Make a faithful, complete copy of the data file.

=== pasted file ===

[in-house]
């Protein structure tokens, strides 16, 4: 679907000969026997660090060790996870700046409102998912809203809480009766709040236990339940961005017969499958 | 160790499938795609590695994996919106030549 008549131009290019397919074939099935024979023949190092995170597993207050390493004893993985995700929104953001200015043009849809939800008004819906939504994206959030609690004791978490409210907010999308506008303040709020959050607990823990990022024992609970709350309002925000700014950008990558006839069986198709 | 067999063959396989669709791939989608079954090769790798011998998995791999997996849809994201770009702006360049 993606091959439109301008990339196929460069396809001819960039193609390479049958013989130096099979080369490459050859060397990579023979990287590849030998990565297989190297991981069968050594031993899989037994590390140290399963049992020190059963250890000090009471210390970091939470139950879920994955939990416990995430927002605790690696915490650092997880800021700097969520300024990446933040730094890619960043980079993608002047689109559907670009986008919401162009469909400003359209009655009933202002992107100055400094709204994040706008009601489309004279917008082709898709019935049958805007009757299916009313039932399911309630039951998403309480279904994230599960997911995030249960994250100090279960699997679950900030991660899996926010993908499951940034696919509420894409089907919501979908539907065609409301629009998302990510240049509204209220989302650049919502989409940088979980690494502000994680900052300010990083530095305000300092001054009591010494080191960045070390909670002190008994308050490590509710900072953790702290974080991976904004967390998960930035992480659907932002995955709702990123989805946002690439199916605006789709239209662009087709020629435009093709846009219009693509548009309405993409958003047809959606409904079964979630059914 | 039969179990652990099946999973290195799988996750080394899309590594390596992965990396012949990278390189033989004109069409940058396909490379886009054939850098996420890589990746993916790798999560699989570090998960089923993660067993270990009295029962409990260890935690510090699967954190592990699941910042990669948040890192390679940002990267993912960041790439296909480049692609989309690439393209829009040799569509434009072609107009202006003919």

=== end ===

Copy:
[in-house]
């Protein structure tokens, strides 16, 4: 679907000969026997660090060790996870700046409102998912809203809480009766709040236990339940961005017969499958 | 160790499938795609590695994996919106030549 008549131009290019397919074939099935024979023949190092995170597993207050390493004893993985995700929104953001200015043009849809939800008004819906939504994206959030609690004791978490409210907010999308506008303040709020959050607990823990990022024992609970709350309002925000700014950008990558006839069986198709 | 067999063959396989669709791939989608079954090769790798011998998995791999997996849809994201770009702006360049 993606091959439109301008990339196929460069396809001819960039193609390479049958013989130096099979080369490459050859060397990579023979990287590849030998990565297989190297991981069968050594031993899989037994590390140290399963049992020190059963250890000090009471210390970091939470139950879920994955939990416990995430927002605790690696915490650092997880800021700097969520300024990446933040730094890619960043980079993608002047689109559907670009986008919401162009469909400003359209009655009933202002992107100055400094709204994040706008009601489309004279917008082709898709019935049958805007009757299916009313039932399911309630039951998403309480279904994230599960997911995030249960994250100090279960699997679950900030991660899996926010993908499951940034696919509420894409089907919501979908539907065609409301629009998302990510240049509204209220989302650049919502989409940088979980690494502000994680900052300010990083530095305000300092001054009591010494080191960045070390909670002190008994308050490590509710900072953790702290974080991976904004967390998960930035992480659907932002995955709702990123989805946002690439199916605006789709239209662009087709020629435009093709846009219009693509548009309405993409958003047809959606409904079964979630059914 | 039969179990652990099946999973290195799988996750080394899309590594390596992965990396012949990278390189033989004109069409940058396909490379886009054939850098996420890589990746993916790798999560699989570090998960089923993660067993270990009295029962409990260890935690510090699967954190592990699941910042990669948040890192390679940002990267993912960041790439296909480049692609989309690439393209829009040799569509434009072609107009202006003919």